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Old 10-29-2014, 10:46 PM
 
239 posts, read 291,558 times
Reputation: 145

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Hi everyone, in PA we had tile floors down and my contractor put a backer board down on the floor before putting the tile. We came to Arizona, have a leak going on in the bathroom and my handyman wants to lay tile only on plywood. Home Depot told us we need the backer board for future leaks, he says he has been doing this 30 years and he would never raise a floor 1/4 inch higher with a board like that. I have moisture on the plywood around flange which is bent a little, he bent it back down but it still has a gap on the side. He said he won't do the floor now if I want the concrete backer. I am a mess from this house needing work done and the rooms being ripped apart since we moved in a few days ago, The previous owner had leaking going on and didn't disclose it. I am now trying to get this fixed correctly.
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Old 10-30-2014, 01:15 AM
 
12,554 posts, read 7,616,200 times
Reputation: 6865
It sounds like your handyman is stuck in his ways and refuses to accept that the way he's always done it my not be correct. Having dealt with a few handymen and contractors, it's very common for them to get offended when you challenge their ways...........ESPECIALLY if it involves doing extra work (to get it done correctly) on a job they've already quoted a price for.
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Old 10-30-2014, 06:53 AM
 
Location: Johns Creek, GA
13,393 posts, read 51,357,936 times
Reputation: 15780
I can assure you the need for backerboard is there-
But what you were told at HD is a crock of S#!T. Backerboard has nothing to do with leaks. Backerboard is nothing more than a structural element that reinforces the floor area so tiles don't pop, crack, or otherwise disintegrate.

If you can't convince your tile guy that he's cutting corners with today's standard of tile installation, it's time to find another tile guy.
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Old 10-30-2014, 08:00 AM
 
Location: Morrisville, NC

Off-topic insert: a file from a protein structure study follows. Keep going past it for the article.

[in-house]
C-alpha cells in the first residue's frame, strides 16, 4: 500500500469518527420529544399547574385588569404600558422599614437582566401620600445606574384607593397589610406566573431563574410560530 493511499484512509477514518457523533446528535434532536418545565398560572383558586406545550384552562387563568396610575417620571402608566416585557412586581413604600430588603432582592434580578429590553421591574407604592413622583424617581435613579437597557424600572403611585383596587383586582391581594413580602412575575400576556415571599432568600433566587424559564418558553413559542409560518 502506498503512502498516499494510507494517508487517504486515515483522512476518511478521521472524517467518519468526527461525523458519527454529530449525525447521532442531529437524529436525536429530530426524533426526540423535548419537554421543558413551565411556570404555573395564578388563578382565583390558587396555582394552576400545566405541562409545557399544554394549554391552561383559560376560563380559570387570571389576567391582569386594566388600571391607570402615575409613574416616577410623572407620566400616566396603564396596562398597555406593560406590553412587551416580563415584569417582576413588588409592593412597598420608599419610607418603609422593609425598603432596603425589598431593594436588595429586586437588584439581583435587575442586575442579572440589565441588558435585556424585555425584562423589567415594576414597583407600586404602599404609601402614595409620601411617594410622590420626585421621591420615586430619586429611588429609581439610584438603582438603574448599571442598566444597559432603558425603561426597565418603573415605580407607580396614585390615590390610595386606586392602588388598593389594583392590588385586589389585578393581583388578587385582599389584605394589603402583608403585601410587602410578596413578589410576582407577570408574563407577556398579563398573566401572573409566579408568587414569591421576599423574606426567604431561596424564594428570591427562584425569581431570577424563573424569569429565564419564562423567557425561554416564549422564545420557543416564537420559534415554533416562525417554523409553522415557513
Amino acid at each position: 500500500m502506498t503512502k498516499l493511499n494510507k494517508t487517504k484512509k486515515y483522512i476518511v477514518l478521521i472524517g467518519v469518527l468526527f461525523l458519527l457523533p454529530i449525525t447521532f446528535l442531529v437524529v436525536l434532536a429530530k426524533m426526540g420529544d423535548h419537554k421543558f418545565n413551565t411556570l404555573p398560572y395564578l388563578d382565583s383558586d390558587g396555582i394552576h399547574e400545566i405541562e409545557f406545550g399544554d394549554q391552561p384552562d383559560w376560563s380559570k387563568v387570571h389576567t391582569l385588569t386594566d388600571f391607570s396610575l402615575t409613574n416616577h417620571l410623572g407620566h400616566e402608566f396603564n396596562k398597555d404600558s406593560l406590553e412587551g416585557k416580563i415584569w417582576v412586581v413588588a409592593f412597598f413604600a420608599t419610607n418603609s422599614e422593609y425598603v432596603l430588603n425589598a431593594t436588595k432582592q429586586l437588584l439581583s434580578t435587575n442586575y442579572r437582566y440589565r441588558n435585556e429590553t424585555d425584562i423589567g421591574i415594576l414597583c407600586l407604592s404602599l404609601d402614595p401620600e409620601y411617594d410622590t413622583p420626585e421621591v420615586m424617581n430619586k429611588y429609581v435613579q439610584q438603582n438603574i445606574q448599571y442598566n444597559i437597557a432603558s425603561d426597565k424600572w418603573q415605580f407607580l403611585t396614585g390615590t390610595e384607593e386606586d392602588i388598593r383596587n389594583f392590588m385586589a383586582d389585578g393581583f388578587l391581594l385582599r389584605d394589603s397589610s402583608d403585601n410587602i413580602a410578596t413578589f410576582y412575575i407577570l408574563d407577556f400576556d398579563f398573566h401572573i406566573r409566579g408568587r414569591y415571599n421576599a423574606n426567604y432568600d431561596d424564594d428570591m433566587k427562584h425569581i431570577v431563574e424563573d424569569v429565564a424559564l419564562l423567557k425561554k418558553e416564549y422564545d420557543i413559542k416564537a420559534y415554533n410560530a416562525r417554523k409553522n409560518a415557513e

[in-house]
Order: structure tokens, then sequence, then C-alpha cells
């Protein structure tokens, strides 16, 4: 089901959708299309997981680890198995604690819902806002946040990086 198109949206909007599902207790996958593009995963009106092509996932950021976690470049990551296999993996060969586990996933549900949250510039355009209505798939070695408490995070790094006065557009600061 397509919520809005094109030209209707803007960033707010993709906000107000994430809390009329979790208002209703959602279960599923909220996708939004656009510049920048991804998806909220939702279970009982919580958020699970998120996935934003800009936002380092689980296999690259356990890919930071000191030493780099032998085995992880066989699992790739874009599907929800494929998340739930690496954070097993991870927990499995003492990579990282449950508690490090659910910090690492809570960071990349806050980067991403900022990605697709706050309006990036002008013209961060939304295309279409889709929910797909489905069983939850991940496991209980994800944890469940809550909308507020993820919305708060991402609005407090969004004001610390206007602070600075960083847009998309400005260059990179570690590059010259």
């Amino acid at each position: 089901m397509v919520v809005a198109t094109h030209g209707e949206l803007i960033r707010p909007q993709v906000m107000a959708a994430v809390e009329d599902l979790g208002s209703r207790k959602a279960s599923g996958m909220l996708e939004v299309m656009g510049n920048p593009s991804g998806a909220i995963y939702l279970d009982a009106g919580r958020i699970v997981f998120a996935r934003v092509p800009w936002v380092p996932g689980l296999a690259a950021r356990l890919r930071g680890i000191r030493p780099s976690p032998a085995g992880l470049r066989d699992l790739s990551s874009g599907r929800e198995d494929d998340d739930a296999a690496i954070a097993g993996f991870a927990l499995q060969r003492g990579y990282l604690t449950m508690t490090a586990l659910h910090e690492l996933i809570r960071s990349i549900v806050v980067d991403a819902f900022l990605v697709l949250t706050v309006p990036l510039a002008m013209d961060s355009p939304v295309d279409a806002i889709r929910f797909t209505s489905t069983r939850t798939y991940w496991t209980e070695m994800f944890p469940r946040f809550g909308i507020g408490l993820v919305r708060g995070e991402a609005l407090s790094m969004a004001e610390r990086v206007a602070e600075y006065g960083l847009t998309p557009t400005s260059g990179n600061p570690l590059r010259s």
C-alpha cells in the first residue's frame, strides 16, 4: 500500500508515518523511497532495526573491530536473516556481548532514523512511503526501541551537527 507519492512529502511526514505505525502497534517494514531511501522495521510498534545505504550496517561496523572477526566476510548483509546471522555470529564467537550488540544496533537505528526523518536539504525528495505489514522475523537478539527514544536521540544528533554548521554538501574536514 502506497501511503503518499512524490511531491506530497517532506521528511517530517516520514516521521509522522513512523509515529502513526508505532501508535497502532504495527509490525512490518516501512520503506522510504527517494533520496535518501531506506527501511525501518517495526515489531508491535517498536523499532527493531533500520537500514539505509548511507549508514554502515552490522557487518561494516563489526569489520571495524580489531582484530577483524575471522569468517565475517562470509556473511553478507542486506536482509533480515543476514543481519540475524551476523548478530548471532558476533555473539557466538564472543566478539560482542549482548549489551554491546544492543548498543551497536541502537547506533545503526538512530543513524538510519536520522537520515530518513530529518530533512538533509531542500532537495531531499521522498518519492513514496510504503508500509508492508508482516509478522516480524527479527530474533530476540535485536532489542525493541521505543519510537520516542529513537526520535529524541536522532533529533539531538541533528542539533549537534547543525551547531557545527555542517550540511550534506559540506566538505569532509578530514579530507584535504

8,138 posts, read 11,440,891 times
Reputation: 7474
Quote:
Originally Posted by K'ledgeBldr View Post
I can assure you the need for backerboard is there-
But what you were told at HD is a crock of S#!T. Backerboard has nothing to do with leaks. Backerboard is nothing more than a structural element that reinforces the floor area so tiles don't pop, crack, or otherwise disintegrate.

If you can't convince your tile guy that he's cutting corners with today's standard of tile installation, it's time to find another tile guy.

Backerboard also lets tile adhere much better than to plywood.

I would absolutely get another tile guy.
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Old 10-30-2014, 02:57 PM
 
Location: Johns Creek, GA
13,393 posts, read 51,357,936 times
Reputation: 15780
I'll try to make this a short story-
Neighbor across the street had his "handyman" do a tile entry for his foyer. He knows I'm in the business, but asked no questions.
The day he started I happened to be home, took dog for a walk, and observed "Mr. Handyman" installing Hardi- backerboard with roofing nails. Skip forward one month later...

See neighbor, and he asks me- "Is there an easy way to reset tiles that have popped loose?" So I give him the short and narrow. I didn't say anything about the job, but he did say he was rather disappointed with the results.
Gee, I wonder why?

I don't even like "backerboard"! I much prefer Durock, if you're going that route. But the best tile base is a mortar bed with expanded metal over a #15 felt covered subfloor that is screwed to the joists.
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Old 10-30-2014, 05:54 PM
 
Location: Meggett, SC
10,774 posts, read 9,391,648 times
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Quote:
Originally Posted by K'ledgeBldr View Post
I'll try to make this a short story-
Neighbor across the street had his "handyman" do a tile entry for his foyer. He knows I'm in the business, but asked no questions.
The day he started I happened to be home, took dog for a walk, and observed "Mr. Handyman" installing Hardi- backerboard with roofing nails. Skip forward one month later...